VILNIUS - Lieutenant General Leo Beulen, commander of the Royal Netherlands Army, says he sees „constant improvement“ of conditions for Dutch soldiers training in Lithuania and also says Lithuania's defense remains one of his country's priorities.
On a visit to Vilnius on Friday, the general said it's a sixth or seventh time he comes to Lithuania.
"I see the constant improvement of the conditions but also the constant improvement of the training value that we have here. That's very well supported by the host nation, by the Lithuanian forces, because everything we ask is taken care off," he told a press conference.
He also assured the Netherlands would continue participating in the international NATO battalion in Lithuania by rotating their forces every six months. Around 250 Dutch troops are now deployed in Lithuania's Rukla and it’s the second-largest group in the battalion under Germany's command.
On Friday, Beulen received the Lithuanian army's medal for merits.
Asked about the Dutch army's position on Chinese company Huawei's technology, he said troops are banned from using mobile phones altogether in some zones, but he assured there are no specific restrictions on the use of this company's mobile equipment.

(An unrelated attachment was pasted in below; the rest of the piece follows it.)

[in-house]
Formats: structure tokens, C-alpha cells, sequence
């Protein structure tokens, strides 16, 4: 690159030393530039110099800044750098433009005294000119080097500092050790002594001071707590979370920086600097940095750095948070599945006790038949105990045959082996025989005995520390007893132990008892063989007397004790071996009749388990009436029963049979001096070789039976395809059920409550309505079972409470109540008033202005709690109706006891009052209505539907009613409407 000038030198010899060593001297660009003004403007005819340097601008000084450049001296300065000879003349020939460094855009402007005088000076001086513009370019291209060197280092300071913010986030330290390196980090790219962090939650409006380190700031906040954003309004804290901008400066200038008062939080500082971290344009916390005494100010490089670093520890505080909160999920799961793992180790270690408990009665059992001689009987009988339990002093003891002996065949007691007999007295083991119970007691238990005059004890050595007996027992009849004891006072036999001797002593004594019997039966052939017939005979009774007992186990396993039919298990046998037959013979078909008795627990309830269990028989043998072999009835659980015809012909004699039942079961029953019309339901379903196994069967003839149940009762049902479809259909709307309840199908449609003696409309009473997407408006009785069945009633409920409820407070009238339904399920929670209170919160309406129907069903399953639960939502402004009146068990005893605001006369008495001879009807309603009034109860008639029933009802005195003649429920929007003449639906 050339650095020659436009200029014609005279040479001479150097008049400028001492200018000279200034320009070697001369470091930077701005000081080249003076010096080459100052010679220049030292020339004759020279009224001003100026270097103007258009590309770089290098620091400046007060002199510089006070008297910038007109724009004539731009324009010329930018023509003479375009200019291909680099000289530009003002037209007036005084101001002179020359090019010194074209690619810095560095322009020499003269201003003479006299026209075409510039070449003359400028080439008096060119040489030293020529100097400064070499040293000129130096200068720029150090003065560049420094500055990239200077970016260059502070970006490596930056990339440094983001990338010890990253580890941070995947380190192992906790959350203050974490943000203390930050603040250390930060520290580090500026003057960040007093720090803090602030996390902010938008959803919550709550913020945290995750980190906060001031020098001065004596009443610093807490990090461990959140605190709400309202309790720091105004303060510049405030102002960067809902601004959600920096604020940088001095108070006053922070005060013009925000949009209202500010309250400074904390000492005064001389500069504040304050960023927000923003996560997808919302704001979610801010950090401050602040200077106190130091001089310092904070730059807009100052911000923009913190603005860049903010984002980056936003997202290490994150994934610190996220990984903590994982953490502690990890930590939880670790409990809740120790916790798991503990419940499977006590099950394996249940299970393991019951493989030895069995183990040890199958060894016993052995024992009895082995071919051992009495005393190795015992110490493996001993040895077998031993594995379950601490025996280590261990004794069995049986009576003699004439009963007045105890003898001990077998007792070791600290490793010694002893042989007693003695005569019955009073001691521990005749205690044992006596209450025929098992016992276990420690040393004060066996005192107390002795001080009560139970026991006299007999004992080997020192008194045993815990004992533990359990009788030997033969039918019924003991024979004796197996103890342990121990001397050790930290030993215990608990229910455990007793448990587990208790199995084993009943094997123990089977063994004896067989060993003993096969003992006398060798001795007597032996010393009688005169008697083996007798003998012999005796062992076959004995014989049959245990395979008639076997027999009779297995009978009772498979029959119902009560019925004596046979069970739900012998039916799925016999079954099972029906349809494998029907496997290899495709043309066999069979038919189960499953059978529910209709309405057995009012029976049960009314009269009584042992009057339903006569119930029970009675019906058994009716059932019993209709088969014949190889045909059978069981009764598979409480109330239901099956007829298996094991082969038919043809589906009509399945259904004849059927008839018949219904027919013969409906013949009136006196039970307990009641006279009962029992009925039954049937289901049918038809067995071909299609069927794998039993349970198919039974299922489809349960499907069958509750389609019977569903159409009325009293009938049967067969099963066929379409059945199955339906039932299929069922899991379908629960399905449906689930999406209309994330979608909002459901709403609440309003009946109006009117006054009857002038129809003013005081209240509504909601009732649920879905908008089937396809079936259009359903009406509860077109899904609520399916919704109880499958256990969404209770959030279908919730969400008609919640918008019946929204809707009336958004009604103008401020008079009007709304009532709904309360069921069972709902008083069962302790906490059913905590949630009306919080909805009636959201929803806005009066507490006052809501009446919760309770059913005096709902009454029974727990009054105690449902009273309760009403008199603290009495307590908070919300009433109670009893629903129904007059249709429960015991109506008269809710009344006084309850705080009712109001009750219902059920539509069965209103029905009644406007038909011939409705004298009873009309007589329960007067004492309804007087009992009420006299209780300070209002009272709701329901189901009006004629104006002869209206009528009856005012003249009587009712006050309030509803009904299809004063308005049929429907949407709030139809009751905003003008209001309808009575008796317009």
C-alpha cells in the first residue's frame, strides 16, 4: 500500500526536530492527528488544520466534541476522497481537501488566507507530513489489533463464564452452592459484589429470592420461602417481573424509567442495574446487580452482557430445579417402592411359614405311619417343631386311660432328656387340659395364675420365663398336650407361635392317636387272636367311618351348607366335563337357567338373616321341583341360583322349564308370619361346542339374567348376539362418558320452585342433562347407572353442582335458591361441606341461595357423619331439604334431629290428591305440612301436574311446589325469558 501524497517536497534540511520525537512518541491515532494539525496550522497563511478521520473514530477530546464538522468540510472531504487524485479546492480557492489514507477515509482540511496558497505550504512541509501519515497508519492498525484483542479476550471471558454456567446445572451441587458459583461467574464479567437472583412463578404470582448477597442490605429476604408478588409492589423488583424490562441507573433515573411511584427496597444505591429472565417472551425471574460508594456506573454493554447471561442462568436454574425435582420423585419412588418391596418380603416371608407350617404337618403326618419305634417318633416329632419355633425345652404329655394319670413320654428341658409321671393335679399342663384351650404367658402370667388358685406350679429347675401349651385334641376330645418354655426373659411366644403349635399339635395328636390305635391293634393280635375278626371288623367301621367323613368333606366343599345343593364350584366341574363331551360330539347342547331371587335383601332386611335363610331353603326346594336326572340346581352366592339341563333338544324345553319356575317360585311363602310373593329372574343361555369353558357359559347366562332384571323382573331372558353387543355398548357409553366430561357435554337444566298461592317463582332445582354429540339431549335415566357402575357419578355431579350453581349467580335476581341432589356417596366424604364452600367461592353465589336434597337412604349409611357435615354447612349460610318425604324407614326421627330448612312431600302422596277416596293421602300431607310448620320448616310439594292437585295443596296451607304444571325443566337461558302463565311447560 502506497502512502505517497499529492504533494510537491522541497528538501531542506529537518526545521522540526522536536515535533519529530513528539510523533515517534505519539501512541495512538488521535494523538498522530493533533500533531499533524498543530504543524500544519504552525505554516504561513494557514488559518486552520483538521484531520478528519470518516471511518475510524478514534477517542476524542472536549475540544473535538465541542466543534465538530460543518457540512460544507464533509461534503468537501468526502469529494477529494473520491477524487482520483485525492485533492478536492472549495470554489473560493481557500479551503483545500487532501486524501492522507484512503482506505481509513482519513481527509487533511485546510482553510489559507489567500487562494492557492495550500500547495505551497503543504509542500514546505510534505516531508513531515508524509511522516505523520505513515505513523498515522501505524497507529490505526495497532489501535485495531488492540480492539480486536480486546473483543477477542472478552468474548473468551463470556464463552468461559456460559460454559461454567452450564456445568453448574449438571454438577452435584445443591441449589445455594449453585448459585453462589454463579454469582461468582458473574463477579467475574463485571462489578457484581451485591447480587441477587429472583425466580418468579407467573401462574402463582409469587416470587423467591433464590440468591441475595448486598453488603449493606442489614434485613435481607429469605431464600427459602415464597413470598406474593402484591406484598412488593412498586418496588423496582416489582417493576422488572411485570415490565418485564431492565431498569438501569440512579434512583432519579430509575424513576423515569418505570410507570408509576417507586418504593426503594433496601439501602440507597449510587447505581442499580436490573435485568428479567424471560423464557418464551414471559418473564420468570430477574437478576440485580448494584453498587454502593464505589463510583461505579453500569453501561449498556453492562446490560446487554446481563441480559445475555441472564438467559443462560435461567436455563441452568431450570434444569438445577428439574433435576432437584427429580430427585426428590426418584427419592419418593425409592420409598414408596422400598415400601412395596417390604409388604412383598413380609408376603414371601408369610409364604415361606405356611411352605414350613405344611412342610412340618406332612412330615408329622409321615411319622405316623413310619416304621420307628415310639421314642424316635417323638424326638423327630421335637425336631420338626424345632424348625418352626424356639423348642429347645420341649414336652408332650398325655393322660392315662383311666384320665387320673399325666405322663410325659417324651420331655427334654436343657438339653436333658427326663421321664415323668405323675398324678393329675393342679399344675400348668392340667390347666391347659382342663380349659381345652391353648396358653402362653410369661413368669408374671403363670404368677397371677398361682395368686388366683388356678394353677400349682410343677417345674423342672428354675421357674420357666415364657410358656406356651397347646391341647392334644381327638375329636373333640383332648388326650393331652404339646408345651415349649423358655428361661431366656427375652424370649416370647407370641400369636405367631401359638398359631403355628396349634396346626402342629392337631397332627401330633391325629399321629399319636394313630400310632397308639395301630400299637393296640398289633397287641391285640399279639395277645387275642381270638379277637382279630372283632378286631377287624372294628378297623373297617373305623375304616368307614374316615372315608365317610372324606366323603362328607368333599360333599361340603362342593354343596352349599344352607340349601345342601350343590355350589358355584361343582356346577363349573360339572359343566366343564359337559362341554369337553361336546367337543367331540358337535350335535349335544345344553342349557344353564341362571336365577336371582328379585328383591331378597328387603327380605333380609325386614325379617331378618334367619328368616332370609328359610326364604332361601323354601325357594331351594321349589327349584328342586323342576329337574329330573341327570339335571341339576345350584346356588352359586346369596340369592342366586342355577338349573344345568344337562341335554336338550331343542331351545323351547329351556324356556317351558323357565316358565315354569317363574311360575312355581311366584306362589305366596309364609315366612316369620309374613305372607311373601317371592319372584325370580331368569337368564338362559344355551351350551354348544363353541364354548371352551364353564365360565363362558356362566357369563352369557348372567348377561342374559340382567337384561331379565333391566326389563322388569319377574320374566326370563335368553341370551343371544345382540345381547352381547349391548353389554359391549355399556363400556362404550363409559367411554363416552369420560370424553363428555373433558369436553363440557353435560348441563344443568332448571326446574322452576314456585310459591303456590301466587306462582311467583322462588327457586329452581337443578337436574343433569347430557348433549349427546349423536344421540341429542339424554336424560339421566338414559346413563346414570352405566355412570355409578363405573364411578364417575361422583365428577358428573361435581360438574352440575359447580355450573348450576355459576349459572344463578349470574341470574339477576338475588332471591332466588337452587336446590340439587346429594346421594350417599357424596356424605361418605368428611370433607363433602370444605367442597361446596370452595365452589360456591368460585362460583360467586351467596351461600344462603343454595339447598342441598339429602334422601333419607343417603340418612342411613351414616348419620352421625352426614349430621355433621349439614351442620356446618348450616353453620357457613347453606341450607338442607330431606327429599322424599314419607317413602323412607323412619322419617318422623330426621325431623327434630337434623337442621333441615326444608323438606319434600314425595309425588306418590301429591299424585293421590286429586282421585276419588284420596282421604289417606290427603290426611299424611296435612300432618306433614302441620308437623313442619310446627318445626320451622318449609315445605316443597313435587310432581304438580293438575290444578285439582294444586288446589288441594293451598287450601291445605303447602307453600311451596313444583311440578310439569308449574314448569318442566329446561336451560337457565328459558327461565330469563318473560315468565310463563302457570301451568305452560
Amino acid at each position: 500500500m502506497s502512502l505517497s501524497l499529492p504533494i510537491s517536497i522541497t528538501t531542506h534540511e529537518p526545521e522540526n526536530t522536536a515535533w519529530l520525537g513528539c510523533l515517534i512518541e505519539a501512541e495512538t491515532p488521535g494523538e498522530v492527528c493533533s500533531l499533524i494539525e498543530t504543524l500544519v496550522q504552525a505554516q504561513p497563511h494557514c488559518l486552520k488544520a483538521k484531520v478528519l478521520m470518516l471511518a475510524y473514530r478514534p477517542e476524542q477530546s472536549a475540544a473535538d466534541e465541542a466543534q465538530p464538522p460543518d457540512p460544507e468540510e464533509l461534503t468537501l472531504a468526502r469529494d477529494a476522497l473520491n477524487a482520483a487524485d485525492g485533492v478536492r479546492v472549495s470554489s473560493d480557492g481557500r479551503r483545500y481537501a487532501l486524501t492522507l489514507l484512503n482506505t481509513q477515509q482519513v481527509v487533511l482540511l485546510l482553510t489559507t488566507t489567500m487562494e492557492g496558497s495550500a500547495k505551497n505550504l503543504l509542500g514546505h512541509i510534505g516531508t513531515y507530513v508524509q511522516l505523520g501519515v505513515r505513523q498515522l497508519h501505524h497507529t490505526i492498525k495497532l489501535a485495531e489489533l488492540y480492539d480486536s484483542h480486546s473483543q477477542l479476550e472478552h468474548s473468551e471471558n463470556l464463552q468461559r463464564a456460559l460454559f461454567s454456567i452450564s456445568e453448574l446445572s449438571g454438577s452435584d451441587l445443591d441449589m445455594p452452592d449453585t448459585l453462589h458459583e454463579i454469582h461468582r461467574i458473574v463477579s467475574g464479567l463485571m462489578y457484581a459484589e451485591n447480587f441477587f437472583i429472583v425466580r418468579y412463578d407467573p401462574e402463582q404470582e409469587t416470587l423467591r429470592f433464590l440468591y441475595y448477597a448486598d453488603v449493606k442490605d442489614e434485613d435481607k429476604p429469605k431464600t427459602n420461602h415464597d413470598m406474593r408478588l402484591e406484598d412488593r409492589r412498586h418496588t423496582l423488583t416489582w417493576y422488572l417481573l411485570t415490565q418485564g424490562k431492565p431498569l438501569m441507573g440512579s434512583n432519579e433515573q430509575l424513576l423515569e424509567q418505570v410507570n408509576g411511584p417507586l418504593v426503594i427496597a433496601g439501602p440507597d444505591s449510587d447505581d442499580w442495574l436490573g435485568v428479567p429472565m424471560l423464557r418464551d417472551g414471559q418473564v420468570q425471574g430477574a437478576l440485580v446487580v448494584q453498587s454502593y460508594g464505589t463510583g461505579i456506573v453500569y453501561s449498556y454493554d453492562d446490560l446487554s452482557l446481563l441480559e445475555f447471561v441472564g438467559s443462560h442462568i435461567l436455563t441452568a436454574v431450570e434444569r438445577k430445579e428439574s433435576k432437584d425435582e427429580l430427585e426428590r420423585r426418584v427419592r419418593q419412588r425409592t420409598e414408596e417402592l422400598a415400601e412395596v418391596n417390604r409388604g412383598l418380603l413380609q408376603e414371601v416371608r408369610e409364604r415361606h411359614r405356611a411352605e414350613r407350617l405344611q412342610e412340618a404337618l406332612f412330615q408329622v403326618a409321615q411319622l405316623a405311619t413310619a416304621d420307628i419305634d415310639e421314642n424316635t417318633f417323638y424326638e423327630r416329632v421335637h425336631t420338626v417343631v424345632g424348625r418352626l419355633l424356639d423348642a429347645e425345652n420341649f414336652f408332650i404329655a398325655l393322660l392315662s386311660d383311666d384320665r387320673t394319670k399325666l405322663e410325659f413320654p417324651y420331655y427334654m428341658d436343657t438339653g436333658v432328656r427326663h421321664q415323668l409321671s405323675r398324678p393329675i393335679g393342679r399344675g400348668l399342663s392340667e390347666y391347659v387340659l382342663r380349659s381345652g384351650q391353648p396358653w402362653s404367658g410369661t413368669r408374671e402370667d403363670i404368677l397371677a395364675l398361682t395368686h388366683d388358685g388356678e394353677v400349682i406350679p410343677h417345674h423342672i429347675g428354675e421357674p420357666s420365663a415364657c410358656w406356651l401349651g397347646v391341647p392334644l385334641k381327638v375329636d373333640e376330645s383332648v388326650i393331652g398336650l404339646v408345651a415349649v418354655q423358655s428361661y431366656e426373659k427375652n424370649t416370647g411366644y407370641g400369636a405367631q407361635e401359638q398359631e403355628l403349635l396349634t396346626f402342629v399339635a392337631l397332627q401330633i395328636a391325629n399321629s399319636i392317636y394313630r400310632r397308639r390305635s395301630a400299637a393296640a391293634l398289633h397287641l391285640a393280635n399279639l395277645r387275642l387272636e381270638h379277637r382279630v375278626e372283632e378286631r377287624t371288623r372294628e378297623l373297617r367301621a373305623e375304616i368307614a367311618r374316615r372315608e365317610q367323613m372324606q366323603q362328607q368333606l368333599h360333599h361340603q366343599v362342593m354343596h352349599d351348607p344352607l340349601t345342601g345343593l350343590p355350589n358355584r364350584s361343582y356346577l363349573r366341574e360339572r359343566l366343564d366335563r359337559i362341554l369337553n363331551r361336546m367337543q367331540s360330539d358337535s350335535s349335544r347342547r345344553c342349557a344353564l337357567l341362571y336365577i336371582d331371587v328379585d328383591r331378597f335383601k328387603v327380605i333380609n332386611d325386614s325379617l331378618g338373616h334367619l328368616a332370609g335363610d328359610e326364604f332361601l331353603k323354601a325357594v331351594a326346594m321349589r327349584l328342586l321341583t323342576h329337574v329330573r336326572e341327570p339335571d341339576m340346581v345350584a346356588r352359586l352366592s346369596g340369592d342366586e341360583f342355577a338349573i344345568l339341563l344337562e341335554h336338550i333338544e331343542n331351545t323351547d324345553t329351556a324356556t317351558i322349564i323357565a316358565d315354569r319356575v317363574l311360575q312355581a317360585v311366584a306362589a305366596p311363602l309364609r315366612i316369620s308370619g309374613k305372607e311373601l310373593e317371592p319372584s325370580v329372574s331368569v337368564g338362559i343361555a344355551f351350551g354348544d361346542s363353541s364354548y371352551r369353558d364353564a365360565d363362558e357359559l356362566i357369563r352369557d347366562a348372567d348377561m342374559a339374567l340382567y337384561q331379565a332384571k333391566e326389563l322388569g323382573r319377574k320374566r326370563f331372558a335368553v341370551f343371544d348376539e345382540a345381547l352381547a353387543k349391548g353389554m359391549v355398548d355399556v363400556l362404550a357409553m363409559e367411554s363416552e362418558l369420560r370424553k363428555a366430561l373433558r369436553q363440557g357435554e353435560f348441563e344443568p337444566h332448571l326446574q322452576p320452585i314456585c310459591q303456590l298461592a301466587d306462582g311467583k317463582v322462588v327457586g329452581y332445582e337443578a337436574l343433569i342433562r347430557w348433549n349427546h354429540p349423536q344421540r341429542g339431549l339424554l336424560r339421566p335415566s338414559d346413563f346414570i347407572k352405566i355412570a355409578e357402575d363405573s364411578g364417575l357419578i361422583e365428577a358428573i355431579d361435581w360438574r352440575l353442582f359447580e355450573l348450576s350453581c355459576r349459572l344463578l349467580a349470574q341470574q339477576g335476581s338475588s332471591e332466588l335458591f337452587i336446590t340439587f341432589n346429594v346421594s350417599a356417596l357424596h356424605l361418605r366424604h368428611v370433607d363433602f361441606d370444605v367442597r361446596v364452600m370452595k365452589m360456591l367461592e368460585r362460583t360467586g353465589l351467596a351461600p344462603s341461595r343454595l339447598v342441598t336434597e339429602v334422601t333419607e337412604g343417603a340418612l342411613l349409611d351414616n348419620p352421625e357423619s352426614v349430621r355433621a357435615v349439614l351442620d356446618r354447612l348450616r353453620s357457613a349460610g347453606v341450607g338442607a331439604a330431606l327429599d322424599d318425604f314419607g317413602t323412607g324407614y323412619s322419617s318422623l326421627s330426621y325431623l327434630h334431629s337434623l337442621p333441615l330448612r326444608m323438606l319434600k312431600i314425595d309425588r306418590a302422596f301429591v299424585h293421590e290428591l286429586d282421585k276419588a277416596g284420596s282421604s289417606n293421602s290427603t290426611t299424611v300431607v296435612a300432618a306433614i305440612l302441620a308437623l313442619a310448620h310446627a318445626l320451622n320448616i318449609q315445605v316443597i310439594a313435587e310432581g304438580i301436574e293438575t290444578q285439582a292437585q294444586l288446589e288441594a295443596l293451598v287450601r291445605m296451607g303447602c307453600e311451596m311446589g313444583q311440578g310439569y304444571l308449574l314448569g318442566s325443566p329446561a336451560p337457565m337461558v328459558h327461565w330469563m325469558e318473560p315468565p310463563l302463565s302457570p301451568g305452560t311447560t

"Our forces are here, in Rukla, in the barracks and they do exercise in all of the country. And we do not have any limitations on that (Huawei's technology)," the Dutch army chief told BNS Lithuania.
The United States has been pressing its partners in Euripe recently to renounce Huawei technology, saying that it might be used by China for spying Western businesses, which Huawei strongly denied.
The US ambassador pressed the Lithuanian government not to allow China's technology giant Huawei to participate in the development of the country's fifth generation, or 5G, network, Reuters reported last week.
Representatives of the Lithuanian government say there are no reasons yet to ban the use of Huawei equipment for civilian purposes but Minister of National Defense Raimundas Karbolis said earlier there would be no Huawei technology in the country's national defense system.